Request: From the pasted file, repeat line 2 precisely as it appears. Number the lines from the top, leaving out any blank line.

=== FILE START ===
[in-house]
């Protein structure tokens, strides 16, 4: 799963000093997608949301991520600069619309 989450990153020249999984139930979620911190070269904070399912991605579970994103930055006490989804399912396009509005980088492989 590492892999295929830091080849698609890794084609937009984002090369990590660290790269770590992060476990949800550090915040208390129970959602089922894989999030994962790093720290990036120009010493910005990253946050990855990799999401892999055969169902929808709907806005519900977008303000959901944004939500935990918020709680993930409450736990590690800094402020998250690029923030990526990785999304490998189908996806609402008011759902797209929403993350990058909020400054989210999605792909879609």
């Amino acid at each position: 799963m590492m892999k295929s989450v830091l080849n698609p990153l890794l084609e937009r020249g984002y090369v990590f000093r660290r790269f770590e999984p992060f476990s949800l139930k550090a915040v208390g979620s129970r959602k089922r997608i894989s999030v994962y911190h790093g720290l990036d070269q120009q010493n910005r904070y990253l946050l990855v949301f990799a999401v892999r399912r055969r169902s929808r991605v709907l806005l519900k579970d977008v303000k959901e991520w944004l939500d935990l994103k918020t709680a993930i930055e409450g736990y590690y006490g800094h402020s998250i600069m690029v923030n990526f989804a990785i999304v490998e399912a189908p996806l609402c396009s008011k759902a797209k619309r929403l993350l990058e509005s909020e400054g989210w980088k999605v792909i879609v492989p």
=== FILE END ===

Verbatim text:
């Protein structure tokens, strides 16, 4: 799963000093997608949301991520600069619309 989450990153020249999984139930979620911190070269904070399912991605579970994103930055006490989804399912396009509005980088492989 590492892999295929830091080849698609890794084609937009984002090369990590660290790269770590992060476990949800550090915040208390129970959602089922894989999030994962790093720290990036120009010493910005990253946050990855990799999401892999055969169902929808709907806005519900977008303000959901944004939500935990918020709680993930409450736990590690800094402020998250690029923030990526990785999304490998189908996806609402008011759902797209929403993350990058909020400054989210999605792909879609």